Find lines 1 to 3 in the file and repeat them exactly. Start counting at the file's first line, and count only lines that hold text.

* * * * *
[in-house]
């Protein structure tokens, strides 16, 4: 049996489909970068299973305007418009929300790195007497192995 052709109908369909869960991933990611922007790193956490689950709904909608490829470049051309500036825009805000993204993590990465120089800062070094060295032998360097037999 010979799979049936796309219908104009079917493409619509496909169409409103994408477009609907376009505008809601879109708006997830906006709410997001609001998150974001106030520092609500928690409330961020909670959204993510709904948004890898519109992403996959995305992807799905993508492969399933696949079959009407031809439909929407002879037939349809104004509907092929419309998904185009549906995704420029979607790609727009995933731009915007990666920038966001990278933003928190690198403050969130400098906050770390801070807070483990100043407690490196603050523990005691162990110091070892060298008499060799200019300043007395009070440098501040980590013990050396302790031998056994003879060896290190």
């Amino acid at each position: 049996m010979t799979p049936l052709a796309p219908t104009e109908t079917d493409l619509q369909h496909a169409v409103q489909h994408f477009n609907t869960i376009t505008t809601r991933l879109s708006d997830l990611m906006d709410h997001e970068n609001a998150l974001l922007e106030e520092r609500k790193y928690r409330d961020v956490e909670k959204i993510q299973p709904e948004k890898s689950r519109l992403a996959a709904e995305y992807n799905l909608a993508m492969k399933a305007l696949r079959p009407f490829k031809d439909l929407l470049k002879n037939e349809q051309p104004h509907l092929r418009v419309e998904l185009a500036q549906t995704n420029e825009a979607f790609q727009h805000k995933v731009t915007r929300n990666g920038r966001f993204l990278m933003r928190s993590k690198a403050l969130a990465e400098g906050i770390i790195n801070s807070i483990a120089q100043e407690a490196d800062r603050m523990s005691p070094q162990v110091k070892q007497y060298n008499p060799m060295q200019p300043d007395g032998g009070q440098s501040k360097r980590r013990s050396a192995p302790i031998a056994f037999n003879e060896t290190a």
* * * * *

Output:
[in-house]
């Protein structure tokens, strides 16, 4: 049996489909970068299973305007418009929300790195007497192995 052709109908369909869960991933990611922007790193956490689950709904909608490829470049051309500036825009805000993204993590990465120089800062070094060295032998360097037999 010979799979049936796309219908104009079917493409619509496909169409409103994408477009609907376009505008809601879109708006997830906006709410997001609001998150974001106030520092609500928690409330961020909670959204993510709904948004890898519109992403996959995305992807799905993508492969399933696949079959009407031809439909929407002879037939349809104004509907092929419309998904185009549906995704420029979607790609727009995933731009915007990666920038966001990278933003928190690198403050969130400098906050770390801070807070483990100043407690490196603050523990005691162990110091070892060298008499060799200019300043007395009070440098501040980590013990050396302790031998056994003879060896290190």
């Amino acid at each position: 049996m010979t799979p049936l052709a796309p219908t104009e109908t079917d493409l619509q369909h496909a169409v409103q489909h994408f477009n609907t869960i376009t505008t809601r991933l879109s708006d997830l990611m906006d709410h997001e970068n609001a998150l974001l922007e106030e520092r609500k790193y928690r409330d961020v956490e909670k959204i993510q299973p709904e948004k890898s689950r519109l992403a996959a709904e995305y992807n799905l909608a993508m492969k399933a305007l696949r079959p009407f490829k031809d439909l929407l470049k002879n037939e349809q051309p104004h509907l092929r418009v419309e998904l185009a500036q549906t995704n420029e825009a979607f790609q727009h805000k995933v731009t915007r929300n990666g920038r966001f993204l990278m933003r928190s993590k690198a403050l969130a990465e400098g906050i770390i790195n801070s807070i483990a120089q100043e407690a490196d800062r603050m523990s005691p070094q162990v110091k070892q007497y060298n008499p060799m060295q200019p300043d007395g032998g009070q440098s501040k360097r980590r013990s050396a192995p302790i031998a056994f037999n003879e060896t290190a």